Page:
Arbitrum Surges Ahead as Ethereum’s Layer 2 Landscape Takes Shape

Layer 2 rollups now see more transaction volume than Ethereum’s main network.

AccessTimeIconFeb 15, 2023 at 12:00 p.m. UTC
Updated Jan 26, 2024 at 2:19 p.m. UTC
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Ethereum’s layer 2 landscape is finally taking form, and Arbitrum is in the lead.

Arbitrum is currently the fourth-largest blockchain in terms of the total value locked (TVL) into its decentralized finance (DeFi) ecosystem, according to DefiLlama.

Its $1.49 billion TVL is nearly double that of its main competitor, Optimism, which uses similar technology to scale Ethereum yet has a TVL closer to $800 million.

This article originally appeared in Valid Points, CoinDesk’s weekly newsletter breaking down Ethereum’s evolution and its impact on crypto markets. Subscribe to get it in your inbox every Wednesday.

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Arbitrum owes much of its recent growth to GMX, a decentralized spot and perpetual exchange that launched in September 2021 and has since grown precipitously. GMX currently accounts for about 30% of Arbitrum’s entire TVL, about $457 million. (GMX is also deployed on the Avalanche blockchain, though its footprint there is around a quarter the size).

Decentralized finance platforms like GMX use smart contracts to allow users to transact without intermediaries, and they collect fees from users as a way to reward liquidity providers and community members. GMX has been so successful in recent months that, during a 24-hour period this past weekend, it earned more in transaction fees than the Ethereum blockchain did during the same period.

Ethereum’s layer 2 landscape

When Ethereum transaction fees skyrocketed last year in response to increased user demand, rollups – separate blockchains that bundle up and “settle” transactions on Ethereum – were viewed as an urgently needed solution to the chain’s growing accessibility problem. Unlike sidechains like Polygon PoS, which also bundle up transactions and settle them on Ethereum, rollups (also called layer 2 platforms) take advantage of Ethereum’s existing security apparatus.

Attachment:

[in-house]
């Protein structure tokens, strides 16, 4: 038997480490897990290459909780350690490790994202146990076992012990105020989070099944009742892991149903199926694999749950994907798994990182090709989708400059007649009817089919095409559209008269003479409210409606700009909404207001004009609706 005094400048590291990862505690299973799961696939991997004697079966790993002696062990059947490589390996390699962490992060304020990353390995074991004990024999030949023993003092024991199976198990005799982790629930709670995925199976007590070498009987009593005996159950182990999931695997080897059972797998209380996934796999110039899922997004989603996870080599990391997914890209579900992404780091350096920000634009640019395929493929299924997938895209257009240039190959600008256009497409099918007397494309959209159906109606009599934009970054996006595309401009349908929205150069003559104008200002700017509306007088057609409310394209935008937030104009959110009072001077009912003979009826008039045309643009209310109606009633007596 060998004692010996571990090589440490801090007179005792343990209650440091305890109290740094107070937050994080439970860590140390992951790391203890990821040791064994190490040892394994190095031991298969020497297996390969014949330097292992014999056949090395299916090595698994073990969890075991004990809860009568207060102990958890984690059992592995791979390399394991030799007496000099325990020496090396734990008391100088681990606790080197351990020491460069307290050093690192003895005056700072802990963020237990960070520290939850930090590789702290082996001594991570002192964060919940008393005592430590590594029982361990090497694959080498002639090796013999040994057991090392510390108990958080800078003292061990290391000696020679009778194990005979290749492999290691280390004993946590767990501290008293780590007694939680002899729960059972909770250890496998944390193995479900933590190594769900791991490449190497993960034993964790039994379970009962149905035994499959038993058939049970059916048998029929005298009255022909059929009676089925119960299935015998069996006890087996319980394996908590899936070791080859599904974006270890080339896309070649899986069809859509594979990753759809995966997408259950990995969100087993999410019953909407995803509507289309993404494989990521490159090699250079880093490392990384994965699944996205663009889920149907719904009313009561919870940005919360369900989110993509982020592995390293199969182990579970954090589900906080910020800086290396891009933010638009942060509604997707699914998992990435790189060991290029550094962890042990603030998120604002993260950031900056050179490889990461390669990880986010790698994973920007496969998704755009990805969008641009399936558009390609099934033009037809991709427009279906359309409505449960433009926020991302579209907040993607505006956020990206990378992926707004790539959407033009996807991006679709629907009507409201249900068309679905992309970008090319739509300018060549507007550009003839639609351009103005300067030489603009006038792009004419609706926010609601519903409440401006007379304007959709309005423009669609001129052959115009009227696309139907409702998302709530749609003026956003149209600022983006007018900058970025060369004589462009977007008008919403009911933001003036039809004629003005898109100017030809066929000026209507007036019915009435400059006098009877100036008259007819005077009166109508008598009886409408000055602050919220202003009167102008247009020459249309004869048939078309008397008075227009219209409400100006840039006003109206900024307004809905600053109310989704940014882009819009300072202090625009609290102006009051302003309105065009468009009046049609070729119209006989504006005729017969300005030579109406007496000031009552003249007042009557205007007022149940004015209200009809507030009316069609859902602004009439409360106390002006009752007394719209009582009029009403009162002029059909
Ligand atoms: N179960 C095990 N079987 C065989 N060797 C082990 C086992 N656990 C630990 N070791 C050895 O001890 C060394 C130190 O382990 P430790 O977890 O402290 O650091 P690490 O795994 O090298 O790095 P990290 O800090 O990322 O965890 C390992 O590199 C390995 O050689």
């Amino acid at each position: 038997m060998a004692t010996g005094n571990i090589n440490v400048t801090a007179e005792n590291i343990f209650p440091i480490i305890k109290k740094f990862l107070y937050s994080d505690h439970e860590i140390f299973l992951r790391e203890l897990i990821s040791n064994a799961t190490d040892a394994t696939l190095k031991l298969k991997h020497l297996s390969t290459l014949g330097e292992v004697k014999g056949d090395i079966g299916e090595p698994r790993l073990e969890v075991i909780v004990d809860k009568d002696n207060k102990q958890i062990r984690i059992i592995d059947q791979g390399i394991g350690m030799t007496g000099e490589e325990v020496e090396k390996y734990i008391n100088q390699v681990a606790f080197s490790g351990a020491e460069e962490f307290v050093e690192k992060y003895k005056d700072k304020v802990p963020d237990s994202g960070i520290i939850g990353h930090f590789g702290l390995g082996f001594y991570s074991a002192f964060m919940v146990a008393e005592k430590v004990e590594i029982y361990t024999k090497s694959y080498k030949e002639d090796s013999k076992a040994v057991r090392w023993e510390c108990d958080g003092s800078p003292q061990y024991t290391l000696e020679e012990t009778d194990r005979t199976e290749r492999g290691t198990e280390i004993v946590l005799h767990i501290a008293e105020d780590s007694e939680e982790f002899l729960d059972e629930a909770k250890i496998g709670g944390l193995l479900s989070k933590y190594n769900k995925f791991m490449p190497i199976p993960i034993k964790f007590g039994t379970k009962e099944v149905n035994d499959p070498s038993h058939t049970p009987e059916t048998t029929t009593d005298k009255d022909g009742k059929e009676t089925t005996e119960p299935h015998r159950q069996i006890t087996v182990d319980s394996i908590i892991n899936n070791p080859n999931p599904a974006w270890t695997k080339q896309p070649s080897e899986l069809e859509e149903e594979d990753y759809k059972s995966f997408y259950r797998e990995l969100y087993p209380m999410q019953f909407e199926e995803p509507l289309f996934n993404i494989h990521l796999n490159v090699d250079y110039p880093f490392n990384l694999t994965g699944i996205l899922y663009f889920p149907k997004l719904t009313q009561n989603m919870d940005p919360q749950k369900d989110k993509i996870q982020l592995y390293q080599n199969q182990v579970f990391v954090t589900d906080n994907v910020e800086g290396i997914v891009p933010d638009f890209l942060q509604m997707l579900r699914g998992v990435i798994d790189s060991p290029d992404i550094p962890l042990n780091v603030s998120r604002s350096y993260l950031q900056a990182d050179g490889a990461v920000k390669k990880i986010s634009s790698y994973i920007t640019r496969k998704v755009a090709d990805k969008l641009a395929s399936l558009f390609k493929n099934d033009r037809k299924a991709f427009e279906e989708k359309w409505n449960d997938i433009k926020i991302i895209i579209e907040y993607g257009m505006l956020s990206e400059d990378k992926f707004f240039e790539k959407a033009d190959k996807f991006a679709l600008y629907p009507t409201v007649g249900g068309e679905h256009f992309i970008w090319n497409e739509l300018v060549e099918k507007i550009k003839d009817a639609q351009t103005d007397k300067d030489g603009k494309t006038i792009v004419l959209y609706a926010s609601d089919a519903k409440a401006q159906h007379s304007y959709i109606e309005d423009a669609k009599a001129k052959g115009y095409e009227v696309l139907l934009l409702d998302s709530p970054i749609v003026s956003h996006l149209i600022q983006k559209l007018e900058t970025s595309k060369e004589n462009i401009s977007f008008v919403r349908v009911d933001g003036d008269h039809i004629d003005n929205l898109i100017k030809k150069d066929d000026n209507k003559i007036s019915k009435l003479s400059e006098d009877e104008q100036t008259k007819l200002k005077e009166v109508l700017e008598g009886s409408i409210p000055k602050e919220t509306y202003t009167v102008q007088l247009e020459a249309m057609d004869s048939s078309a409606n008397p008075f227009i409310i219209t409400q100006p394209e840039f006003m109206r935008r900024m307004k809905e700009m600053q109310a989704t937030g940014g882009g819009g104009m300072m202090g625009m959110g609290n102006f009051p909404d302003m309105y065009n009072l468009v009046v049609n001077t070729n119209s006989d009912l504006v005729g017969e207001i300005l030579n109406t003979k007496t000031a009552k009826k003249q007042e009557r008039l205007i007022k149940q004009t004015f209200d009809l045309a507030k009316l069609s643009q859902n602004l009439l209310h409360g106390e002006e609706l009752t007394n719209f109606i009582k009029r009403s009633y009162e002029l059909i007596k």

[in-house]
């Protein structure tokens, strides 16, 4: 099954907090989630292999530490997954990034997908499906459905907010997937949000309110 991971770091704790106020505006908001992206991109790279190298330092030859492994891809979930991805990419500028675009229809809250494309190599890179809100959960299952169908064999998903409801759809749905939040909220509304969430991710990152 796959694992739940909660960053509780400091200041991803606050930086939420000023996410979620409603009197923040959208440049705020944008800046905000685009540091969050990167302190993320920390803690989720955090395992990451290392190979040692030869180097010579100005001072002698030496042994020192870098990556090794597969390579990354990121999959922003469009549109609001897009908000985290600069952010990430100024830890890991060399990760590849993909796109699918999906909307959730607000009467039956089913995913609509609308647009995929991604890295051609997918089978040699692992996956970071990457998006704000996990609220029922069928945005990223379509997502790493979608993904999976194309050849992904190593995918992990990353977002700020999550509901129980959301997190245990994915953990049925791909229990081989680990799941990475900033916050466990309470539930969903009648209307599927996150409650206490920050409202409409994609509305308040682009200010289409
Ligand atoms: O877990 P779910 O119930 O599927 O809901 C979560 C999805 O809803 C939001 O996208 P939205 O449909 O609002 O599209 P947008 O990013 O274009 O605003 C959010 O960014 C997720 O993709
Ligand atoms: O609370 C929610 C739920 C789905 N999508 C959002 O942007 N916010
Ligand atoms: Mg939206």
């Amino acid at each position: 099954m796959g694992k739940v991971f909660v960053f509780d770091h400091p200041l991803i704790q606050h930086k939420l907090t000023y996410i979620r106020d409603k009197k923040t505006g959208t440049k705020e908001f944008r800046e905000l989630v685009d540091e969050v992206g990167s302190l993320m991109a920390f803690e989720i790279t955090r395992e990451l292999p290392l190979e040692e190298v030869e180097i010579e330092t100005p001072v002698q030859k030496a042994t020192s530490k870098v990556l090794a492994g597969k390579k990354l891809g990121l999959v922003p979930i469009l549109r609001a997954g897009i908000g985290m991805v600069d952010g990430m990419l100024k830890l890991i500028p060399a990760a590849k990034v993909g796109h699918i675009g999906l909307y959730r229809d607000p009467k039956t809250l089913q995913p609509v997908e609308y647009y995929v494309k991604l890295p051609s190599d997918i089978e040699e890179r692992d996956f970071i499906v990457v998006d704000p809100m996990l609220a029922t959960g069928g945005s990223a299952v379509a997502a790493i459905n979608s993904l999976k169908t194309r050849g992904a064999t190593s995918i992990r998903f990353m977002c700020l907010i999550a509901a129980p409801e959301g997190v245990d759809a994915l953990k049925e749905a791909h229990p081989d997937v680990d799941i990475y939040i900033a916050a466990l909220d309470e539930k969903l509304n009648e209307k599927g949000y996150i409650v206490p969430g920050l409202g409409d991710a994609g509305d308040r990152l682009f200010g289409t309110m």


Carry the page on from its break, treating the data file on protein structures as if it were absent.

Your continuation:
The first big rollup chains to market were Optimism and Arbitrum, both classified as “Optimistic” rollups in reference to the mechanism they use to borrow Ethereum’s security.

Transaction fees on Optimism and Arbitrum currently average around 20 cents and 14 cents, respectively, according to data from Blockworks. In comparison, average transaction fees on Ethereum are over 75 cents, according to yCharts.

Ethereum’s layer 2 ecosystem had a slow start, and the total value locked across layer 2 rollups continues to be an order of magnitude lower than that locked on Ethereum. However, in recent months, layer 2 projects have consistently seen higher combined transaction volumes than Ethereum’s base chain, according to L2beat.

Arbitrum employed a different growth strategy from Optimism, which, in a bid to attract more users, offered its native OP as an incentive for people to use some Optimism-based apps.

Arbitrum does not have a token, meaning it relied on the organic growth of its decentralized finance ecosystem to attract users to its platform. It is possible, though, that Arbitrum’s usage numbers have been inflated somewhat by bots designed to farm the platform’s yet-to-be-announced token. (When crypto protocols announce tokens, they frequently airdrop some of them as a reward to existing users.)

Arbitrum and Optimism remain the largest rollups today, but they will face stiff competition in the coming months from a new cohort of upcoming zkEVMs – a more advanced breed of rollups that uses zero-knowledge cryptography to improve fees and security.

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Sam Kessler

Sam is CoinDesk's deputy managing editor for tech and protocols. He reports on decentralized technology, infrastructure and governance. He owns ETH and BTC.


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